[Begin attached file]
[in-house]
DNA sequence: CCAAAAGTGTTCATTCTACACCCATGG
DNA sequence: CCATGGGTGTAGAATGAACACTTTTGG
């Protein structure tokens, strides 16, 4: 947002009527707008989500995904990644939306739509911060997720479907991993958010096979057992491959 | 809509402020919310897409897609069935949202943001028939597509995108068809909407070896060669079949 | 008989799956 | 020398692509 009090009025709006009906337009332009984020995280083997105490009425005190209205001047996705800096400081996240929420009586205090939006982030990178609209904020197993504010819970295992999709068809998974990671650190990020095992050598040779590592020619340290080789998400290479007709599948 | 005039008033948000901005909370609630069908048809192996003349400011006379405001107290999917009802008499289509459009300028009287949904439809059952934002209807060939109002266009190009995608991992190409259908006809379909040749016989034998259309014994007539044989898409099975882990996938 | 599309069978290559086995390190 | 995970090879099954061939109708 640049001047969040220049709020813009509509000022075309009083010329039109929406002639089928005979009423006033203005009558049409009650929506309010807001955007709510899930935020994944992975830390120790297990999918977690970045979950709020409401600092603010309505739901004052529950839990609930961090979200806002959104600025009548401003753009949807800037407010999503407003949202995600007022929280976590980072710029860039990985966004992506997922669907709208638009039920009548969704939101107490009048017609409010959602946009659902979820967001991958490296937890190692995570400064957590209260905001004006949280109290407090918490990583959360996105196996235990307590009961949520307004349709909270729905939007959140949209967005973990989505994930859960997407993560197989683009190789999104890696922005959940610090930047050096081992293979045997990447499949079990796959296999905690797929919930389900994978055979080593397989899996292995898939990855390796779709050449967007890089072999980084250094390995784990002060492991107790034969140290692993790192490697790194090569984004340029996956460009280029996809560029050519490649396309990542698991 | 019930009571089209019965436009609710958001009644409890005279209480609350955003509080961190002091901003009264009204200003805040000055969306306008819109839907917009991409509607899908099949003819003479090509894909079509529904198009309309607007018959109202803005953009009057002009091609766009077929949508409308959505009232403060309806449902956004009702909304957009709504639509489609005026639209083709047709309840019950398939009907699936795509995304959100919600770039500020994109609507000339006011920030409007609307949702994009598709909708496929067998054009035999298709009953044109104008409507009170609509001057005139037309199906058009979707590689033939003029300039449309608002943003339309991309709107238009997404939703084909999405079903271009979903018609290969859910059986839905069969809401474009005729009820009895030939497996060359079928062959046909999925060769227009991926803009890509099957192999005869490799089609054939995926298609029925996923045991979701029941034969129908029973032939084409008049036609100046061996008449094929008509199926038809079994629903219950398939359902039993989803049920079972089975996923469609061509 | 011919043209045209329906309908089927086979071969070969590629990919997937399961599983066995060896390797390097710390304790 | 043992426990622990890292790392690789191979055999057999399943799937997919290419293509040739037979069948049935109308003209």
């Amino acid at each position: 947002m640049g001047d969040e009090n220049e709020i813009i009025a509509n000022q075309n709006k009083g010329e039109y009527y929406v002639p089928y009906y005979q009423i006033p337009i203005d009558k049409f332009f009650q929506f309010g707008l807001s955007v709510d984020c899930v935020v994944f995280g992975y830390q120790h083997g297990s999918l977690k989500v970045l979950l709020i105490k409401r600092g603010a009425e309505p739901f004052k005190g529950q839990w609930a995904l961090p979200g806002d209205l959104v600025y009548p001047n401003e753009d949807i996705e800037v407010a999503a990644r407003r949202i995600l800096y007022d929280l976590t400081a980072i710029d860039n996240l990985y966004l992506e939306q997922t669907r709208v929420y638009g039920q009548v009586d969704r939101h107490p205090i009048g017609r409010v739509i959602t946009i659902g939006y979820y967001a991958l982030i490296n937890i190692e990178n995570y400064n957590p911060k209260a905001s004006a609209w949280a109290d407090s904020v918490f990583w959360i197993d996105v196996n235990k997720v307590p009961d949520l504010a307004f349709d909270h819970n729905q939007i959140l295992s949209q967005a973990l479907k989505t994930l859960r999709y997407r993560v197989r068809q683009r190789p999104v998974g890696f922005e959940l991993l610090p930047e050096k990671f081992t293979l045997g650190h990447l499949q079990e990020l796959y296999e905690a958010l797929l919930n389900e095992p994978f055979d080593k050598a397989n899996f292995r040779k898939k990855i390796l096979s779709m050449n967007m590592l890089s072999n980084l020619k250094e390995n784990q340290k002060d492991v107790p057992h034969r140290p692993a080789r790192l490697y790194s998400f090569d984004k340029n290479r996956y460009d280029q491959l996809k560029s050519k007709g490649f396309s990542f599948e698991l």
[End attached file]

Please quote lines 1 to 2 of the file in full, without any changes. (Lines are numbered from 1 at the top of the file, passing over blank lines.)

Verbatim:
[in-house]
DNA sequence: CCAAAAGTGTTCATTCTACACCCATGG